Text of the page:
Monthly Archives: March 2008

An Amendment to Repeal Any Discussion of Religion in Politics

I must say great minds do think alike.  This is the very thought I had just pondered the other day.  Therefore, I do not find this proposal for an Amendment 28 the least bit outlandish.  Now, I can’t necessarily agree with each item, that was put forth.  Like shipping those candidates in direct violation of — off to France — not the best idea in the world to me, but I get the meaning.  

And, it makes me revel with joy even in the remotest of possibilities, that we could have an issuance of a 28th Amendment, to ban all further discussion of religion in our political campaigns, forums and arenas.  Especially in our presidential debates.

At this time, I’m not sure which I’ve grown the most tiresome of ? 

The candidates pledging their allegiances to their religion God & Jesus.  Or the pastors vehemently spewing their venom on who they’re endorsing, so in return we should thereby vote for them, which is solely based on the Bible scriptures [their interpretation].  Everyone of us should have grown weary by now – just from listening. 

What if The 28th Amendment, read:

Section 1. The right of presidential aspirants to discuss religion, invoke sacred texts, or mention God on the campaign trail is hereby repealed.

Section 2. Whenever a religious figure endorses any candidate for the presidency that candidate must reject aforesaid endorsement.

Section 3. The Congress shall have power to have the offending religious figure immediately deported to France.

Sally Quinn & Jacque Berlinerblau on Race and Religion in Politics – How about a 28Th Amendment? (video)

Bringing religion into politics is a recipe for disaster, hasn’t it been proved?  There are too many denominations and each declare, that theirs is the absolute truth the one we all should model. 

This weekend I tuned into ‘Nightline’.  There was a segment on Atheists/Atheism –yeah yeah, I hear you booing.  I found it fascinating, that on Sunday mornings they hold not only church services, but Sunday School.  Granted their teaching is absent of there is a God or a Jesus.  Yet, the very ideals being taught and the very doctrine which they follow is in the absolute realm of the love & spirit of Jesus/God.  And, to witness this service even if it was only by way of television – I felt the spirit of who they profess not to believe in, which is their right.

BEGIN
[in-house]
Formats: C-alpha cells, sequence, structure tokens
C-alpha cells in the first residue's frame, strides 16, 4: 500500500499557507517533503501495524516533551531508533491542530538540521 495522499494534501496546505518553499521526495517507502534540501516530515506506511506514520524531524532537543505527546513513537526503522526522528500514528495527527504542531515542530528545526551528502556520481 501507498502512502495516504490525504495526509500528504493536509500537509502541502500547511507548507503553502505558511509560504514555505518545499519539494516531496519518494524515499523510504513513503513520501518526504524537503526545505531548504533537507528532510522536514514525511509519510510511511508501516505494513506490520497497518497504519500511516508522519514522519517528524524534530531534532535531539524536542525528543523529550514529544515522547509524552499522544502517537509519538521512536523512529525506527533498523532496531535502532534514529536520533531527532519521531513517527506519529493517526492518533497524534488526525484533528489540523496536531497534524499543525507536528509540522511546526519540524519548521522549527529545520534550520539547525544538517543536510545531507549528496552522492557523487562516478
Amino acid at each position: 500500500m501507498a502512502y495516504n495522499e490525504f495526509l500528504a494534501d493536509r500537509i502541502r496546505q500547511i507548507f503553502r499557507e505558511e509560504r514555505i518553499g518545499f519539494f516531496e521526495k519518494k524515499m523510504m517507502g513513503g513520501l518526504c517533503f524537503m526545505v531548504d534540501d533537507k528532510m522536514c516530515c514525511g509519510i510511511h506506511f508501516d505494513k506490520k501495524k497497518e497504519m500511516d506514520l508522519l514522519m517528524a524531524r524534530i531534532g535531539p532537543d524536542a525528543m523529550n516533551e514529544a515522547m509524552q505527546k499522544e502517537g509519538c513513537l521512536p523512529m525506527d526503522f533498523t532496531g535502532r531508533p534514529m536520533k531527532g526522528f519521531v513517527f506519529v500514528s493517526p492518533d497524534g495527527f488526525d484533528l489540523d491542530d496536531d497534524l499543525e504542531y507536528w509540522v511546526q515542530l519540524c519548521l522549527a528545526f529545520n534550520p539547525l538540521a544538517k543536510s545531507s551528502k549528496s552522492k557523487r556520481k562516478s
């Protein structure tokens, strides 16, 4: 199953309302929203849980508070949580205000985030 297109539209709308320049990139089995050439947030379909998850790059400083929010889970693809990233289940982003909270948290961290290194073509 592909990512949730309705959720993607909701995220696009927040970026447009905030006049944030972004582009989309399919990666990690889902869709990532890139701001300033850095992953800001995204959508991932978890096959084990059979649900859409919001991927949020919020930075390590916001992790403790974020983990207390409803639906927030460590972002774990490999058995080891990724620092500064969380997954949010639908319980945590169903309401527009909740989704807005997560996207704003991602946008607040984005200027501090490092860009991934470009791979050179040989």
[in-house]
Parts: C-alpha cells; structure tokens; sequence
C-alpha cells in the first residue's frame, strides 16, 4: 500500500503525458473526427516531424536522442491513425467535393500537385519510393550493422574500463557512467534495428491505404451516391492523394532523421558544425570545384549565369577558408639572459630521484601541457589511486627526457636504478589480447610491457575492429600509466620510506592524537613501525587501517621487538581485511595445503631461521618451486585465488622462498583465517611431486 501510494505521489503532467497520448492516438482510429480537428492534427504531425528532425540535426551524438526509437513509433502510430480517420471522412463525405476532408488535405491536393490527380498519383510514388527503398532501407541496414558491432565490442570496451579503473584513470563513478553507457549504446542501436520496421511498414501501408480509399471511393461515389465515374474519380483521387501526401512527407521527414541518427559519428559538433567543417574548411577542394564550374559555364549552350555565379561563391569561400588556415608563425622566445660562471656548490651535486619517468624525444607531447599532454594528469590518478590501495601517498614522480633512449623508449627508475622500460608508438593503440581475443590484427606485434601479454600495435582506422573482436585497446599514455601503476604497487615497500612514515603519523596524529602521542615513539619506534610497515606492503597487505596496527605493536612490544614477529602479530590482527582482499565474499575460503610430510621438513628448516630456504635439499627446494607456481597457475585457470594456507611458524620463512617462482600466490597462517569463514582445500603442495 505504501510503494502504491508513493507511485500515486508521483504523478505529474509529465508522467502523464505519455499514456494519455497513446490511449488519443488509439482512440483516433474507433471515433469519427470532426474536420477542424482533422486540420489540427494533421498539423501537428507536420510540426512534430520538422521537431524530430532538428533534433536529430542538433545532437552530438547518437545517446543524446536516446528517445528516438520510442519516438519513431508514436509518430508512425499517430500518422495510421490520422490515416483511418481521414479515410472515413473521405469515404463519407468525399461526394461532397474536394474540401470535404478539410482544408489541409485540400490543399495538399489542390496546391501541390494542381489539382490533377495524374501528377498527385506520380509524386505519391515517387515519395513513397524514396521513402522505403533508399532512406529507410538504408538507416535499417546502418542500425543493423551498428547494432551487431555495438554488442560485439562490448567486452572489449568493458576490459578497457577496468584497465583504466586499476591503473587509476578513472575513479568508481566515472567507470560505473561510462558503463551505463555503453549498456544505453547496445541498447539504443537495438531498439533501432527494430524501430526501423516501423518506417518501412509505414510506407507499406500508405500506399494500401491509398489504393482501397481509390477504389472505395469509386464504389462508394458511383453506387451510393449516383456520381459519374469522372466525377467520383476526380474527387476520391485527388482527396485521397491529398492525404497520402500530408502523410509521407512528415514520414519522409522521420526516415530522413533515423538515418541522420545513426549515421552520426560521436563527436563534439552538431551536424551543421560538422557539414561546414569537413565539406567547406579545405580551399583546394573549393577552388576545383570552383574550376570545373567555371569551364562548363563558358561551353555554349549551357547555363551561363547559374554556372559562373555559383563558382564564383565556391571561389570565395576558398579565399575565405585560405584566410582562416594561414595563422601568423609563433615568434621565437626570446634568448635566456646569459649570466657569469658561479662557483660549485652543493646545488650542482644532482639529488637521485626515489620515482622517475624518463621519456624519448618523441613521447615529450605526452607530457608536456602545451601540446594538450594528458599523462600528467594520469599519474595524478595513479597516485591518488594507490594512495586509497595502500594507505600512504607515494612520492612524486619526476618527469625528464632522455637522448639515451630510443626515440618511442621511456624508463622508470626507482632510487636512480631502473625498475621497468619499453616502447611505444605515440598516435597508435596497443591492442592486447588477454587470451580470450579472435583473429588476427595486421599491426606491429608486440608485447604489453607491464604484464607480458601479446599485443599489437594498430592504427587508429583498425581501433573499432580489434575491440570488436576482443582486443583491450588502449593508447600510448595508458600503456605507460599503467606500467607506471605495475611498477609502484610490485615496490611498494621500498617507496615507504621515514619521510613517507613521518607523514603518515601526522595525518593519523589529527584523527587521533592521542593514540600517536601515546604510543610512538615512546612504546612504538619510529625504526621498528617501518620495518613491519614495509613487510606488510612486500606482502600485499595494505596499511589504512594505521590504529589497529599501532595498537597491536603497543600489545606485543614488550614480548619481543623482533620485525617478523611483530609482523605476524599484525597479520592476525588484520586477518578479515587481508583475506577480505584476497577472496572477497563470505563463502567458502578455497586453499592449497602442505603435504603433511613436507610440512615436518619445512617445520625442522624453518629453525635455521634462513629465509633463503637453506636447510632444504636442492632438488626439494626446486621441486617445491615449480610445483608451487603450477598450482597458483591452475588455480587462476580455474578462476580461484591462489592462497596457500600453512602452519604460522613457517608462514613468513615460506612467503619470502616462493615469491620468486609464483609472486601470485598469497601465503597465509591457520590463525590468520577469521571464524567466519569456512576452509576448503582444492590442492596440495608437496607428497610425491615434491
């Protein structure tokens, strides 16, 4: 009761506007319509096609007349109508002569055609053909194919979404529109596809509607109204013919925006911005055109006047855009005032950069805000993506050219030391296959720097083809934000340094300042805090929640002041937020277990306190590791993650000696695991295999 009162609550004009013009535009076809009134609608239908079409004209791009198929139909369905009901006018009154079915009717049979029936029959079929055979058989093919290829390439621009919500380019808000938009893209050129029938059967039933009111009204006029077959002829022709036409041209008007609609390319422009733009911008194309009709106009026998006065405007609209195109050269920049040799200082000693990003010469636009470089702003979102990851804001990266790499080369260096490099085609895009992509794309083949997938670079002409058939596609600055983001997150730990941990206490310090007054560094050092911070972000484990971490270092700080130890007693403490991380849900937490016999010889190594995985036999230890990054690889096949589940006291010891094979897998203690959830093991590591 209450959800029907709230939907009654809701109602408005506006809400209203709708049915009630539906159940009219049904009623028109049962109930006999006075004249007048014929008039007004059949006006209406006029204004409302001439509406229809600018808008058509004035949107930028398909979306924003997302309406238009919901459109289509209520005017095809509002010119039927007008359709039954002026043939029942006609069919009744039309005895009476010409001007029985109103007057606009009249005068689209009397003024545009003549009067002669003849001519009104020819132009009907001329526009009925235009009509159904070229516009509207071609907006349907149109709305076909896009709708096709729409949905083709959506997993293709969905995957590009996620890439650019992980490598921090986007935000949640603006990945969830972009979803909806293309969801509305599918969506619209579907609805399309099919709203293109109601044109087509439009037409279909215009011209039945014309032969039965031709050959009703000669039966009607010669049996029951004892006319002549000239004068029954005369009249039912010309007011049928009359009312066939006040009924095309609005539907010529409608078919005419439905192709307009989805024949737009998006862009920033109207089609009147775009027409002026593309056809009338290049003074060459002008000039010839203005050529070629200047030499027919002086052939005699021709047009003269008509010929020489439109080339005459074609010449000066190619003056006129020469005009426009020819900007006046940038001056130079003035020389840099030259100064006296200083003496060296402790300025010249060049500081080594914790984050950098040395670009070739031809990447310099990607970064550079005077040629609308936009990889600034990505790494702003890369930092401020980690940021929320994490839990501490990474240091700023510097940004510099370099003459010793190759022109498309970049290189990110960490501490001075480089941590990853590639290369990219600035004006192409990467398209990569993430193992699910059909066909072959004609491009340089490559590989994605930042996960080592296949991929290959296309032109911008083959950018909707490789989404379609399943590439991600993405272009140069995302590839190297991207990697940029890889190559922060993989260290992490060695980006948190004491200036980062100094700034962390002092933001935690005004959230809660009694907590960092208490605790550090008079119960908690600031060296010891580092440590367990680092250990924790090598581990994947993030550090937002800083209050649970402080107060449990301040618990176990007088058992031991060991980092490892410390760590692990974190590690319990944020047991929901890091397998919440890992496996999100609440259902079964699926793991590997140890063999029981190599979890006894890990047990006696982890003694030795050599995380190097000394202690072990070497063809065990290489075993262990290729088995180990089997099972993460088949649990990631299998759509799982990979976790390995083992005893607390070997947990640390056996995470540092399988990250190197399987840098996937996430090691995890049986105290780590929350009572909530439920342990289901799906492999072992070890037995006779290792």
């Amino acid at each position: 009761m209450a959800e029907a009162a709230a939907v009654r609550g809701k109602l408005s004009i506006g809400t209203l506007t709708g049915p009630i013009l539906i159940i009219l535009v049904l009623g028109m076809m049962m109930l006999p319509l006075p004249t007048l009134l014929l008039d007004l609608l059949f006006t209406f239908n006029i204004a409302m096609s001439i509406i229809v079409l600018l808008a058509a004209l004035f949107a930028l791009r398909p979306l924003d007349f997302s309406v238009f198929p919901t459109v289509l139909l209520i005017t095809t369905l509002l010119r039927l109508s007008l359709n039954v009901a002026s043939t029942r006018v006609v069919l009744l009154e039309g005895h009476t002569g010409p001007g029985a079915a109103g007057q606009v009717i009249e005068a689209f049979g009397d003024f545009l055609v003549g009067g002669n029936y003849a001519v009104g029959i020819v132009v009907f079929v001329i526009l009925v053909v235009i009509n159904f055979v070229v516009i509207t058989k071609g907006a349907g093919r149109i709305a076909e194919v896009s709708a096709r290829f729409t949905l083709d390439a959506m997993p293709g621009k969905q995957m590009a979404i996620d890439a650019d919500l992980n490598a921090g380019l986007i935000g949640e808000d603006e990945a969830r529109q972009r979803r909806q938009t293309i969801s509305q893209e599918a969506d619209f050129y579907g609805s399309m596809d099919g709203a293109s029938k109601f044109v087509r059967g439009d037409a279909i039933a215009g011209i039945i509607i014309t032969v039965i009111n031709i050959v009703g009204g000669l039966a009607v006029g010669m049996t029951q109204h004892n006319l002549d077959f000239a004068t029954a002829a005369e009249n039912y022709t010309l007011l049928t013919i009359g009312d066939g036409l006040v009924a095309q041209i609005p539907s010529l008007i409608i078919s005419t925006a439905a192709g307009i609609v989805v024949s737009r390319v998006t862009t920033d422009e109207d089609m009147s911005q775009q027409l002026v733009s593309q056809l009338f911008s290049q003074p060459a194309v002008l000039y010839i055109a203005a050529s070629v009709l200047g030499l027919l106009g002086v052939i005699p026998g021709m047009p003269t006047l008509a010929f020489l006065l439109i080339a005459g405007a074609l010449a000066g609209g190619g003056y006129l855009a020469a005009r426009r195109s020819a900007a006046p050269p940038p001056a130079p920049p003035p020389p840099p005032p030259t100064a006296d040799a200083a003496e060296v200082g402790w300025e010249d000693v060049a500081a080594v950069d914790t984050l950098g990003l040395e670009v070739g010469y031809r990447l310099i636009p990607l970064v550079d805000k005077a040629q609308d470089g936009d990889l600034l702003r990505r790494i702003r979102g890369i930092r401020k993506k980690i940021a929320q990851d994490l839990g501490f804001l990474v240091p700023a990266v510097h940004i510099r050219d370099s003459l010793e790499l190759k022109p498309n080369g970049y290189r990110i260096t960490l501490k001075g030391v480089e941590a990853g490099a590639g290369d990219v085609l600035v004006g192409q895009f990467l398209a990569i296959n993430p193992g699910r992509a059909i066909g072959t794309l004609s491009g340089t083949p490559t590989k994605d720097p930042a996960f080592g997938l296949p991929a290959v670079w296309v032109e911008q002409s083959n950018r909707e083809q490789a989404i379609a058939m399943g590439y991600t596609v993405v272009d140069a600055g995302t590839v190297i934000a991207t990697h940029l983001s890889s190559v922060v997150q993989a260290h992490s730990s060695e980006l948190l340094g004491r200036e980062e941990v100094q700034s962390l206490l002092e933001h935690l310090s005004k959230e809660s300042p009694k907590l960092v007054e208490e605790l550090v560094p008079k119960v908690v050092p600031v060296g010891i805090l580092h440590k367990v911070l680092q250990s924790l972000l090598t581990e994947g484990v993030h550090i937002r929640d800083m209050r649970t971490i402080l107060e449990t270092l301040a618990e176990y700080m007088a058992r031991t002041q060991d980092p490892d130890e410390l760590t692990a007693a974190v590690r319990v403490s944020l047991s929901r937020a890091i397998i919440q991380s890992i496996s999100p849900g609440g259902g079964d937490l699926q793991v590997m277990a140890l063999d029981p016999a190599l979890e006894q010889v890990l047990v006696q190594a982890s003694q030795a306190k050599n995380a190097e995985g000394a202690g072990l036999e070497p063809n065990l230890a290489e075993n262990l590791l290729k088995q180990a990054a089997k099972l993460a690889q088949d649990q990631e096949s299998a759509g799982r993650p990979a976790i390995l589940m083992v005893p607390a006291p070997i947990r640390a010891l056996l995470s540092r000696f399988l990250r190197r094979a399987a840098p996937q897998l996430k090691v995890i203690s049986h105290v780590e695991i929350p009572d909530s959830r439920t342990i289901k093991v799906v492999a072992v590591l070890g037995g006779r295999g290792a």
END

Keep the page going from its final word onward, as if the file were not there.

Here is an ‘Atheist Prayer’ I’d like to share with you, keep an open mind: 

Let us remember our brotherhood with others as we hear this prayer,
which is addressed to us, rather than to our Gods

Let us rise each morning and strive each day to do only that which brings happiness and joy to others, an avoid doing things that cause others hurt and pain,

Let us use our minds and our reason to force a behavior, based on the mutuality of reciprocity inherent in human relationship,

Let us always respect the dignity and worth of each other,

And, above all else – love one another not to obtain rewards for ourselves now, or for the hereafter to avoid punishment 

But, rather to always bring each other contentment and peace.

If I had a choice I’d prefer for my president or any of the presidential hopefuls to operate off the premise of this atheist prayer, than to adhere to any scripture in the Bible, that gives them a belief, that war is okay.  So, let’s go bomb them even if we have to stay there 100 years.

Listen in on BlogTalkRadio/LibertyTalkRadio – The Separation of Church and State,
Host: Joe Cristiano



Filed under 28TH Amendment, Atheism, Separation of Church and State

Questions to ask Candidates on separation of church and state

Thanks!  First Freedom First.  I felt this was of the utmost importance, seeing as in one of our 2007 Presidential Debates the candidates were asked, “What is your favorite Bible Scripture?”  Duh, I mean really who cares.